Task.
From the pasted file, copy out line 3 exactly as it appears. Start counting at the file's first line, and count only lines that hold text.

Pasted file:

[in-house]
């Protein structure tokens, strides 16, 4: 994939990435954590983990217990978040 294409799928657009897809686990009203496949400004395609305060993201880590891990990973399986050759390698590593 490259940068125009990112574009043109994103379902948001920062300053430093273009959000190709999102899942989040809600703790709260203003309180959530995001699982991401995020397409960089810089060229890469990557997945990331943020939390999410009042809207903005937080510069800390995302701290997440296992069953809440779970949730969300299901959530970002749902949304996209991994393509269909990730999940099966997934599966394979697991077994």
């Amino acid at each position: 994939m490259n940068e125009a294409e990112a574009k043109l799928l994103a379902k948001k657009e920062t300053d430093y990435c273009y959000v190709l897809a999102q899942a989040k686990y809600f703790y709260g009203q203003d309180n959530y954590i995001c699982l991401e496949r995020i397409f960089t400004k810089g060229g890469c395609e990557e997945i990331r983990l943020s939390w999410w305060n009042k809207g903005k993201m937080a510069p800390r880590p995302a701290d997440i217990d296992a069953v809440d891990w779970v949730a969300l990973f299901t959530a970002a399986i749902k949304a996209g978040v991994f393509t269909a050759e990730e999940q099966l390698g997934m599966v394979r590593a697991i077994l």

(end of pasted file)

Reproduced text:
């Amino acid at each position: 994939m490259n940068e125009a294409e990112a574009k043109l799928l994103a379902k948001k657009e920062t300053d430093y990435c273009y959000v190709l897809a999102q899942a989040k686990y809600f703790y709260g009203q203003d309180n959530y954590i995001c699982l991401e496949r995020i397409f960089t400004k810089g060229g890469c395609e990557e997945i990331r983990l943020s939390w999410w305060n009042k809207g903005k993201m937080a510069p800390r880590p995302a701290d997440i217990d296992a069953v809440d891990w779970v949730a969300l990973f299901t959530a970002a399986i749902k949304a996209g978040v991994f393509t269909a050759e990730e999940q099966l390698g997934m599966v394979r590593a697991i077994l």